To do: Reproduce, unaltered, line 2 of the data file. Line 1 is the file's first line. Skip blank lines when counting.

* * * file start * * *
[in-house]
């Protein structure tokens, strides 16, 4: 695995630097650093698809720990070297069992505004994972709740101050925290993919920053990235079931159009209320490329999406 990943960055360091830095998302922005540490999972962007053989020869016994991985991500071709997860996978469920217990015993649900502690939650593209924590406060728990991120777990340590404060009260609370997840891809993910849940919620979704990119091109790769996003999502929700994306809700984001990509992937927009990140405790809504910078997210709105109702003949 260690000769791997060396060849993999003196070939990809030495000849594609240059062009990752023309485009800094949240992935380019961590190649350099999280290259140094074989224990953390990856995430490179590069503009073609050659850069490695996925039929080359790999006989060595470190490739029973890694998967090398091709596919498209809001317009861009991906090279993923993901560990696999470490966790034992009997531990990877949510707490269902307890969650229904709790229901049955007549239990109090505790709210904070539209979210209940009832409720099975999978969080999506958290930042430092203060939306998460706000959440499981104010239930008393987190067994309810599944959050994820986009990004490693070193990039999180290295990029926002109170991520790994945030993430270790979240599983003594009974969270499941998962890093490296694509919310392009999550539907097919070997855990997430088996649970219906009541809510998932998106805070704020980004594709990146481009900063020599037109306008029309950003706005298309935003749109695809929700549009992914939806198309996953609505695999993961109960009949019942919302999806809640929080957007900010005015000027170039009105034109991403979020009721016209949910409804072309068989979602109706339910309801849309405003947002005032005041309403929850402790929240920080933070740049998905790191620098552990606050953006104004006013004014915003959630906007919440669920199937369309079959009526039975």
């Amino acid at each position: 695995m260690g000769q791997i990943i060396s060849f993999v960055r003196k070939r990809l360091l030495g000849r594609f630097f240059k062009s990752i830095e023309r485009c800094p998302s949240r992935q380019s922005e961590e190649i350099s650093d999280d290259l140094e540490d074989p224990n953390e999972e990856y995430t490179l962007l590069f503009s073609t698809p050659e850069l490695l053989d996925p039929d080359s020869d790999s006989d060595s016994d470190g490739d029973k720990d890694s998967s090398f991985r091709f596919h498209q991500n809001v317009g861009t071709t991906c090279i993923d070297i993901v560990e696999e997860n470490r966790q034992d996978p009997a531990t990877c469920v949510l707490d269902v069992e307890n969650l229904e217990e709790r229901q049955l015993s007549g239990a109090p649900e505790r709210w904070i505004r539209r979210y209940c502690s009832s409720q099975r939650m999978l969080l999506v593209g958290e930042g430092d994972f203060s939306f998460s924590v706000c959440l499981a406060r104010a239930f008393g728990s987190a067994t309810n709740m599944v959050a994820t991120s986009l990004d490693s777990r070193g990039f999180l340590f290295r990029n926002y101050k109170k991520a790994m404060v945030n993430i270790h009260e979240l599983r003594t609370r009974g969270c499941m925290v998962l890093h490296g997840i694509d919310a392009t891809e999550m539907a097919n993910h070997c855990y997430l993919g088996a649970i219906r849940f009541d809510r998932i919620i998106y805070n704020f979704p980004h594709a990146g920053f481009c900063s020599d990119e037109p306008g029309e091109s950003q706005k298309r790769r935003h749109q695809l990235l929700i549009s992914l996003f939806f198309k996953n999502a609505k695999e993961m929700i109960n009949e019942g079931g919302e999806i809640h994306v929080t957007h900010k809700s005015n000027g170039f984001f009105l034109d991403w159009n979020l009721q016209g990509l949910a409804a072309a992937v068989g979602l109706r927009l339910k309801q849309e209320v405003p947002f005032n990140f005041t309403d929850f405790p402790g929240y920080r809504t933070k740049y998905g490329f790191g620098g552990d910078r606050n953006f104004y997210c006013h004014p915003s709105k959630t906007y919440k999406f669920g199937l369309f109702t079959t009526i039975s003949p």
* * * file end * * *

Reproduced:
């Protein structure tokens, strides 16, 4: 695995630097650093698809720990070297069992505004994972709740101050925290993919920053990235079931159009209320490329999406 990943960055360091830095998302922005540490999972962007053989020869016994991985991500071709997860996978469920217990015993649900502690939650593209924590406060728990991120777990340590404060009260609370997840891809993910849940919620979704990119091109790769996003999502929700994306809700984001990509992937927009990140405790809504910078997210709105109702003949 260690000769791997060396060849993999003196070939990809030495000849594609240059062009990752023309485009800094949240992935380019961590190649350099999280290259140094074989224990953390990856995430490179590069503009073609050659850069490695996925039929080359790999006989060595470190490739029973890694998967090398091709596919498209809001317009861009991906090279993923993901560990696999470490966790034992009997531990990877949510707490269902307890969650229904709790229901049955007549239990109090505790709210904070539209979210209940009832409720099975999978969080999506958290930042430092203060939306998460706000959440499981104010239930008393987190067994309810599944959050994820986009990004490693070193990039999180290295990029926002109170991520790994945030993430270790979240599983003594009974969270499941998962890093490296694509919310392009999550539907097919070997855990997430088996649970219906009541809510998932998106805070704020980004594709990146481009900063020599037109306008029309950003706005298309935003749109695809929700549009992914939806198309996953609505695999993961109960009949019942919302999806809640929080957007900010005015000027170039009105034109991403979020009721016209949910409804072309068989979602109706339910309801849309405003947002005032005041309403929850402790929240920080933070740049998905790191620098552990606050953006104004006013004014915003959630906007919440669920199937369309079959009526039975």